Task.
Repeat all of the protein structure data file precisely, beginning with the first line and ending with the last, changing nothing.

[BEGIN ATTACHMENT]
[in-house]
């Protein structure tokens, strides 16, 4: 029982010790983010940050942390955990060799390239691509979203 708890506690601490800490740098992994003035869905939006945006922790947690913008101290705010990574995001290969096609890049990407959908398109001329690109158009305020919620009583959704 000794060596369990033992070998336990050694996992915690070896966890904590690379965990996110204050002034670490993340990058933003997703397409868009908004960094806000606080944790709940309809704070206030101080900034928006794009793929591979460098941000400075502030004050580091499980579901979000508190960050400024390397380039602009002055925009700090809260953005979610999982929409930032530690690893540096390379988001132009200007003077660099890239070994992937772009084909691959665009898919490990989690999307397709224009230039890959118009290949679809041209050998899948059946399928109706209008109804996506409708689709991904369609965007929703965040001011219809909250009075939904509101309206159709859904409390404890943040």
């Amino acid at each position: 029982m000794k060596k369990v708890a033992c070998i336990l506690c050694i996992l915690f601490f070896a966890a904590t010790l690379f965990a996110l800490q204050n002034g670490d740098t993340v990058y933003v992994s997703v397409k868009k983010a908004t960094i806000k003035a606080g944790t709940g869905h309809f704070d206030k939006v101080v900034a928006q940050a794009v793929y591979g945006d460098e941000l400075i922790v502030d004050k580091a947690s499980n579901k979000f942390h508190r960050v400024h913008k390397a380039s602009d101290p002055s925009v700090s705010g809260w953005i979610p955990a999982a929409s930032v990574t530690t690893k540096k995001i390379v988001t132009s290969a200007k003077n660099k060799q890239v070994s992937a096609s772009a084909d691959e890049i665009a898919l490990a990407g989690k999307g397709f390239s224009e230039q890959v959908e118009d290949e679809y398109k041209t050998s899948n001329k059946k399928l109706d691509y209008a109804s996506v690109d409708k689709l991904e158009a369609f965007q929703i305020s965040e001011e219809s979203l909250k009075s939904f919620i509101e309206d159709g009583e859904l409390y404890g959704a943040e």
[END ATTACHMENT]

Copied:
[in-house]
């Protein structure tokens, strides 16, 4: 029982010790983010940050942390955990060799390239691509979203 708890506690601490800490740098992994003035869905939006945006922790947690913008101290705010990574995001290969096609890049990407959908398109001329690109158009305020919620009583959704 000794060596369990033992070998336990050694996992915690070896966890904590690379965990996110204050002034670490993340990058933003997703397409868009908004960094806000606080944790709940309809704070206030101080900034928006794009793929591979460098941000400075502030004050580091499980579901979000508190960050400024390397380039602009002055925009700090809260953005979610999982929409930032530690690893540096390379988001132009200007003077660099890239070994992937772009084909691959665009898919490990989690999307397709224009230039890959118009290949679809041209050998899948059946399928109706209008109804996506409708689709991904369609965007929703965040001011219809909250009075939904509101309206159709859904409390404890943040």
């Amino acid at each position: 029982m000794k060596k369990v708890a033992c070998i336990l506690c050694i996992l915690f601490f070896a966890a904590t010790l690379f965990a996110l800490q204050n002034g670490d740098t993340v990058y933003v992994s997703v397409k868009k983010a908004t960094i806000k003035a606080g944790t709940g869905h309809f704070d206030k939006v101080v900034a928006q940050a794009v793929y591979g945006d460098e941000l400075i922790v502030d004050k580091a947690s499980n579901k979000f942390h508190r960050v400024h913008k390397a380039s602009d101290p002055s925009v700090s705010g809260w953005i979610p955990a999982a929409s930032v990574t530690t690893k540096k995001i390379v988001t132009s290969a200007k003077n660099k060799q890239v070994s992937a096609s772009a084909d691959e890049i665009a898919l490990a990407g989690k999307g397709f390239s224009e230039q890959v959908e118009d290949e679809y398109k041209t050998s899948n001329k059946k399928l109706d691509y209008a109804s996506v690109d409708k689709l991904e158009a369609f965007q929703i305020s965040e001011e219809s979203l909250k009075s939904f919620i509101e309206d159709g009583e859904l409390y404890g959704a943040e």